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June 10, 2007



"people are dull, inarticulate, self-obssessed and (rightly) uninterested in each other": aw, come on, you're quite articulate really.

Fabian Tassano

The "normal" person may well be dull and inarticulate, perhaps even more so when placed in the ludicrously artificial environment of a "reality" show.

But if BB was ever about demonstrating the tedium of normality, it has surely moved beyond that. By now it seems to be more about putting freaks on display and encouraging their exhibitionist tendencies. Freaks duly behave bizarrely, we the viewers duly sneer, and feign shock when the lab rats express taboo attitudes which we secretly know are not that uncommon.

Thoroughly degrading for both performers and audience. But I suspect that all-round wallowing in degradation is a good part of the point. (Look how sophisticated we are; we're soo beyond bourgeois conventions.)


Agree with the comment above: I know a lot of people. None of them would past the intensive screening process and get into the big brother house. This said, lovely though my friends are, they'd probably be even more boring than whoever was chosen to go in.

Maynard Handley

The argument that "reality TV" is interesting bacause it mirrors reality rests on the assumption that it DOES mirror reality.
As others have pointed out, this seems unlikely because of the contestants chosen. But, even beyond that, do you have conclusive proof that the producers are not pulling the strings? Engineering conflict, even feeding lines to people?

In the US reality TV is rather less prevalent than a few years ago, and I suspect that at least part of that was that the audience lost interest when it became public knowledge that, on at least some of these shows, there were in fact puppet masters behind the scenes. There is, presumably, a reason why the term of art shifted from "reality TV" to the current "unscripted TV"; I'd love to know the history behind that (were threats of lawsuits involved?)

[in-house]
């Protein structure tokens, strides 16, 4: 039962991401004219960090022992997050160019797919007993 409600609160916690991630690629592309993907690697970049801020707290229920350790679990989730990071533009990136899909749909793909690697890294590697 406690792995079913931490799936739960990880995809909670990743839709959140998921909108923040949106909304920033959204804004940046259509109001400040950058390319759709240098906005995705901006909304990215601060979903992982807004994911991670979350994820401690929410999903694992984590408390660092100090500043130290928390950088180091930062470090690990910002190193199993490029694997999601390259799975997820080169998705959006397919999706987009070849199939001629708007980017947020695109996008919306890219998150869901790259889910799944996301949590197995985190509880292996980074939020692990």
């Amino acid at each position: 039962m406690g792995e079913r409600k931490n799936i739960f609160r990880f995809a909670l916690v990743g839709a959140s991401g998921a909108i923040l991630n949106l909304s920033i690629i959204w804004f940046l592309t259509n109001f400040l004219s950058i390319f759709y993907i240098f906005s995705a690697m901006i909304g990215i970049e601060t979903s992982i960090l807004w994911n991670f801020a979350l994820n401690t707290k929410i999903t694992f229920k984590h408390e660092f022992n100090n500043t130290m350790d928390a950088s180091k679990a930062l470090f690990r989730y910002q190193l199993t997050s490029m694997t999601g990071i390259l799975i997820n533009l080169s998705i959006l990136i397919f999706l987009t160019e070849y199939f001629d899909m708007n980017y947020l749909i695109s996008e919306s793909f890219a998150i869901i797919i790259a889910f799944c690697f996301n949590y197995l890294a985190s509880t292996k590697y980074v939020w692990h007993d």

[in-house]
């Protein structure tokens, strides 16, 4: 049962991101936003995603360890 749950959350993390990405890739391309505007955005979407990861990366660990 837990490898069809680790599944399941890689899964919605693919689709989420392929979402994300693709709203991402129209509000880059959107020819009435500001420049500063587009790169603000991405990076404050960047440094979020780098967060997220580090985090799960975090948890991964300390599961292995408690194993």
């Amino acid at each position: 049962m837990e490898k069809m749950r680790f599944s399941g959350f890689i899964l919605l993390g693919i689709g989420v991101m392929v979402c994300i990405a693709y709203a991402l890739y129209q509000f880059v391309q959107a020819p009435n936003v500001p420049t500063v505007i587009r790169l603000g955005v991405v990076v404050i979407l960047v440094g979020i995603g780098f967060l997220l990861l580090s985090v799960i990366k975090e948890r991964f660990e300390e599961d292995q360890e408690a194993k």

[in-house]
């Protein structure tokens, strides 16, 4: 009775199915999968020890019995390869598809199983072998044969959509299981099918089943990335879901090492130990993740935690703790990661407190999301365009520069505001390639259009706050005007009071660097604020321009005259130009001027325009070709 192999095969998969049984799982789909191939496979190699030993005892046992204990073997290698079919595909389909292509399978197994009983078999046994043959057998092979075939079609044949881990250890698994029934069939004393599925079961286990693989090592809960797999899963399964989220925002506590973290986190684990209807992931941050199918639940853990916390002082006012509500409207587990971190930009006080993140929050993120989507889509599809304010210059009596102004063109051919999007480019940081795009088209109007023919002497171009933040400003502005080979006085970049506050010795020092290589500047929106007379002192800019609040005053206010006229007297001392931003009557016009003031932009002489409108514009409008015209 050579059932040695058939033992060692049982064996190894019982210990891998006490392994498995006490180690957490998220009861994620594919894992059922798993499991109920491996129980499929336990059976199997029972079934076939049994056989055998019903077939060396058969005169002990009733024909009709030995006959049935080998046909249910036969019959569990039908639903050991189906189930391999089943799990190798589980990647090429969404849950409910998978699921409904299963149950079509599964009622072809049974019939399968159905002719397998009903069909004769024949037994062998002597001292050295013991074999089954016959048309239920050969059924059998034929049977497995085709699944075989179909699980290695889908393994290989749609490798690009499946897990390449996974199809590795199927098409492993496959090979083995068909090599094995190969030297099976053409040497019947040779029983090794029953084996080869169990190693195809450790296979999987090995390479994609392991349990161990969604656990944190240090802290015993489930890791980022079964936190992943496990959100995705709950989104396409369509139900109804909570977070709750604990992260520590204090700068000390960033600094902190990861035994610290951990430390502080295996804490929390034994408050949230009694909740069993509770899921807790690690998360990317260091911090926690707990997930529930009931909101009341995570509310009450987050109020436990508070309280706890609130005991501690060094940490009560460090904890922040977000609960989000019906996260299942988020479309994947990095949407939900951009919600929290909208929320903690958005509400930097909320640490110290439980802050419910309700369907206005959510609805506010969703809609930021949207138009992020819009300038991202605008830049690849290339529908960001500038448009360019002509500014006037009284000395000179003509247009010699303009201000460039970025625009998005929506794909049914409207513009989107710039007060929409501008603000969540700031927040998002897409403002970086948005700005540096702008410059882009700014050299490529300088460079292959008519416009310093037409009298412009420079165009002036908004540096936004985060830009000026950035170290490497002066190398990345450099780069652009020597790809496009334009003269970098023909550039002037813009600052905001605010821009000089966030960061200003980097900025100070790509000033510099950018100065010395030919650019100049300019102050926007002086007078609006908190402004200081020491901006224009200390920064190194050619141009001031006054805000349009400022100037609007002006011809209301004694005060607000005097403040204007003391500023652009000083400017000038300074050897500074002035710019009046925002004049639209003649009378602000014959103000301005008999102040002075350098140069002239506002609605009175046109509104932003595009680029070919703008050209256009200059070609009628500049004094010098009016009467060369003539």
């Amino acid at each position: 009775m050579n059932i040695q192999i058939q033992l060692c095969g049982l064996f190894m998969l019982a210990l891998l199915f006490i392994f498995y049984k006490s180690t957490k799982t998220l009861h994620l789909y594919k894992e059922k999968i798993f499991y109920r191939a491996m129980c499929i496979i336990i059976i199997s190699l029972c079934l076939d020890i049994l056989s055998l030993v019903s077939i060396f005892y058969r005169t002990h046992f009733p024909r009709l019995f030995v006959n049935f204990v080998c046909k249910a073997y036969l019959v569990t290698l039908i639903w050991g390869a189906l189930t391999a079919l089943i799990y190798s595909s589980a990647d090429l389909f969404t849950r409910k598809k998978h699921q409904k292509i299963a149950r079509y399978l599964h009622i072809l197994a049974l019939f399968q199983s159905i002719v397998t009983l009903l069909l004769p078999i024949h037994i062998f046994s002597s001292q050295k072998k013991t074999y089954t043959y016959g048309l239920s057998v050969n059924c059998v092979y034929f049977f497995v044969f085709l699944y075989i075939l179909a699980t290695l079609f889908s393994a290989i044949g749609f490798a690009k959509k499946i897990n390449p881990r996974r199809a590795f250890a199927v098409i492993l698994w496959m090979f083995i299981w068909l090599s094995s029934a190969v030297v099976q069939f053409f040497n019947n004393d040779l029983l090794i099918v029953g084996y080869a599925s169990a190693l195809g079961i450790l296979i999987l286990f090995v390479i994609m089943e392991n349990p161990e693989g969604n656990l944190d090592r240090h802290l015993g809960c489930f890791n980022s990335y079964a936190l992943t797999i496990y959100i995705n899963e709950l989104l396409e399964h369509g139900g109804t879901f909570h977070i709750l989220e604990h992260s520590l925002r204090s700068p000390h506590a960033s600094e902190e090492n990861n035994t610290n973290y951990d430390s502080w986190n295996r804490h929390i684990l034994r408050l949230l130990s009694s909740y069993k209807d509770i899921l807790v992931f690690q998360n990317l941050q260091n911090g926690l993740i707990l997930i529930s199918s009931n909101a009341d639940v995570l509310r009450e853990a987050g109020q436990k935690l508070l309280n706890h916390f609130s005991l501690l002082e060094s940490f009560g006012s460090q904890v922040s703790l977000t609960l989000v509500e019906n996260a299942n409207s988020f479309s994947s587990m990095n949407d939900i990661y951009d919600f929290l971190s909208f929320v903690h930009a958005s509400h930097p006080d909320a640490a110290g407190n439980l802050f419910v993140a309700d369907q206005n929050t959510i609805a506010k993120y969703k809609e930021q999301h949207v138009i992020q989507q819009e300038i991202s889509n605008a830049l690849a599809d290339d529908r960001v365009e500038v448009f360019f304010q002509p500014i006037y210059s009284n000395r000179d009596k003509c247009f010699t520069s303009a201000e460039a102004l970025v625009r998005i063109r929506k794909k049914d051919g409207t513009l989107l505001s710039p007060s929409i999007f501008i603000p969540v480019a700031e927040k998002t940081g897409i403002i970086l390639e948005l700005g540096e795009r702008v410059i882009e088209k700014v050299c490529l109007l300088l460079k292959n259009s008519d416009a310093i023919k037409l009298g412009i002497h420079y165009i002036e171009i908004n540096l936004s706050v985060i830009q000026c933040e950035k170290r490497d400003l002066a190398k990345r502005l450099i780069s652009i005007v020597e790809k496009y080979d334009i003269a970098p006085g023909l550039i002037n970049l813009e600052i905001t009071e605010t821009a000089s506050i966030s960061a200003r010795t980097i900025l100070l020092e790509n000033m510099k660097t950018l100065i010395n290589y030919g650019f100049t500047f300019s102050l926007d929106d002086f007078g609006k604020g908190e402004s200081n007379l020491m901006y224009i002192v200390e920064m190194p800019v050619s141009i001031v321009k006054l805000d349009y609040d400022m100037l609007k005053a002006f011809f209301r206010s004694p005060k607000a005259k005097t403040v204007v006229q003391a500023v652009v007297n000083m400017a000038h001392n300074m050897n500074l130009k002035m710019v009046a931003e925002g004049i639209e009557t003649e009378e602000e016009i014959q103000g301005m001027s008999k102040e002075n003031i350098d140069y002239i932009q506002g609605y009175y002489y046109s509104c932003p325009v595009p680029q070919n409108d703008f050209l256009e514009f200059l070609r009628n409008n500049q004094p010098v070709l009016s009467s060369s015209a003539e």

Fabian Tassano

Having had my "Disgusted of Tunbridge Wells" moment above, I'd like to add:

I do occasionally find BB fascinating and educational, but only for c. 30 mins. After that I start to feel icky, and find myself agreeing with Germaine Greer:

"Watching BB is about as dignified as looking through the keyhole in your teenage child's bedroom door. To do it occasionally would be shameful; to get hooked on it is downright depraved."


Nah, people are fine, go the pub with your mates or riff with the people in work who aren't busy worming their way up the boss's arse and a laugh or two is practically guaranteed, fortunately. It'd be a grim existence otherwise.

The people in BB...
a. Dont know each other
b. Have little in common, insane vanity excepted, a trait rarely exhibited by anyone worth knowing*.
c. Are predominantly young and dumb; Unless they're not, personally, I don't watch it
d. Are systematically denied stimuli
e. Are surely conscious of the constant surveillance they're under, which ain't a recipe for laid back good vibes.

*Except me.


Oh, and presuming gossip is preferable to opinions; from today's Popbitch, Britain's email of record...

"A former Big Brother employee says that psych tests were performed on applicants not to weed out the mentalists, but to make sure they are among the contestants selected (e.g. Shabnam?)"


The boredom might also be down to:
- being deprived of all the things we usually find to occupy ourselves, and use as talking points
- being taken out of a peer group with whom the housemates share a history, background, etc.

I don't think they're that representative anyway. Most of them must have been raised by wolves, the way they carry on.

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